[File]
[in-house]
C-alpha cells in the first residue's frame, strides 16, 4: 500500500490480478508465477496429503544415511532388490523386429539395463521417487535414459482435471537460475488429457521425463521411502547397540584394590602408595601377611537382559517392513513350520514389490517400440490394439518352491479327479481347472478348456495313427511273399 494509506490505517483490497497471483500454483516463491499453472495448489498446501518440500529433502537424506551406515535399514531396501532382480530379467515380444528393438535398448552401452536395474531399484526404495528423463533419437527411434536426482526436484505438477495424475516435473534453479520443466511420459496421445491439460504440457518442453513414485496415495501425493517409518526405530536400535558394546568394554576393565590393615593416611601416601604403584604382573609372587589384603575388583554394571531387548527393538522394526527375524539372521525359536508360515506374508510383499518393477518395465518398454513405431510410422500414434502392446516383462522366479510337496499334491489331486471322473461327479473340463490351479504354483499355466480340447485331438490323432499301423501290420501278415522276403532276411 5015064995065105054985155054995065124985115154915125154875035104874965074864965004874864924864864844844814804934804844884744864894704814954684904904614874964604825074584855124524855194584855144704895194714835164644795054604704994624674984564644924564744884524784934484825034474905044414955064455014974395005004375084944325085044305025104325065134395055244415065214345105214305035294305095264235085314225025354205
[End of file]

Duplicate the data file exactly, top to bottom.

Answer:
[in-house]
C-alpha cells in the first residue's frame, strides 16, 4: 500500500490480478508465477496429503544415511532388490523386429539395463521417487535414459482435471537460475488429457521425463521411502547397540584394590602408595601377611537382559517392513513350520514389490517400440490394439518352491479327479481347472478348456495313427511273399 494509506490505517483490497497471483500454483516463491499453472495448489498446501518440500529433502537424506551406515535399514531396501532382480530379467515380444528393438535398448552401452536395474531399484526404495528423463533419437527411434536426482526436484505438477495424475516435473534453479520443466511420459496421445491439460504440457518442453513414485496415495501425493517409518526405530536400535558394546568394554576393565590393615593416611601416601604403584604382573609372587589384603575388583554394571531387548527393538522394526527375524539372521525359536508360515506374508510383499518393477518395465518398454513405431510410422500414434502392446516383462522366479510337496499334491489331486471322473461327479473340463490351479504354483499355466480340447485331438490323432499301423501290420501278415522276403532276411 5015064995065105054985155054995065124985115154915125154875035104874965074864965004874864924864864844844814804934804844884744864894704814954684904904614874964604825074584855124524855194584855144704895194714835164644795054604704994624674984564644924564744884524784934484825034474905044414955064455014974395005004375084944325085044305025104325065134395055244415065214345105214305035294305095264235085314225025354205